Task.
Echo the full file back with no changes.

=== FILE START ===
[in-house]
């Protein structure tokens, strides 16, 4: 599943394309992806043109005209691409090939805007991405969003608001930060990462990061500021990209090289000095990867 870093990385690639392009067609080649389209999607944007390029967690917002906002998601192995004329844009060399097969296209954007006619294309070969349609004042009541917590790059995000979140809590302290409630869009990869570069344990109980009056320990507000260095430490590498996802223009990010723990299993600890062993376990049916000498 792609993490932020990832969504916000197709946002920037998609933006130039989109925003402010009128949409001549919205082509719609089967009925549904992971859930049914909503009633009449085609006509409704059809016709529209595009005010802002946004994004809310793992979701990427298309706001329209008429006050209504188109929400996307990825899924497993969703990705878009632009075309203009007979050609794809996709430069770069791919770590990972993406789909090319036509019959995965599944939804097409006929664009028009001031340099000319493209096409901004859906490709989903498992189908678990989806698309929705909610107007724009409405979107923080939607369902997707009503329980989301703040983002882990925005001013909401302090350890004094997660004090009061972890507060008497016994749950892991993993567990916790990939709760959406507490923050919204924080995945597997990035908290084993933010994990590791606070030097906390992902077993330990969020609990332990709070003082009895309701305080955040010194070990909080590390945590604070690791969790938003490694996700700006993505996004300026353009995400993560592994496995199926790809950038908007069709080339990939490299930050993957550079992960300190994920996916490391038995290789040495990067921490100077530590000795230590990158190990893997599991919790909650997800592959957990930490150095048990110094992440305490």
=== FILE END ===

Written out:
[in-house]
């Protein structure tokens, strides 16, 4: 599943394309992806043109005209691409090939805007991405969003608001930060990462990061500021990209090289000095990867 870093990385690639392009067609080649389209999607944007390029967690917002906002998601192995004329844009060399097969296209954007006619294309070969349609004042009541917590790059995000979140809590302290409630869009990869570069344990109980009056320990507000260095430490590498996802223009990010723990299993600890062993376990049916000498 792609993490932020990832969504916000197709946002920037998609933006130039989109925003402010009128949409001549919205082509719609089967009925549904992971859930049914909503009633009449085609006509409704059809016709529209595009005010802002946004994004809310793992979701990427298309706001329209008429006050209504188109929400996307990825899924497993969703990705878009632009075309203009007979050609794809996709430069770069791919770590990972993406789909090319036509019959995965599944939804097409006929664009028009001031340099000319493209096409901004859906490709989903498992189908678990989806698309929705909610107007724009409405979107923080939607369902997707009503329980989301703040983002882990925005001013909401302090350890004094997660004090009061972890507060008497016994749950892991993993567990916790990939709760959406507490923050919204924080995945597997990035908290084993933010994990590791606070030097906390992902077993330990969020609990332990709070003082009895309701305080955040010194070990909080590390945590604070690791969790938003490694996700700006993505996004300026353009995400993560592994496995199926790809950038908007069709080339990939490299930050993957550079992960300190994920996916490391038995290789040495990067921490100077530590000795230590990158190990893997599991919790909650997800592959957990930490150095048990110094992440305490």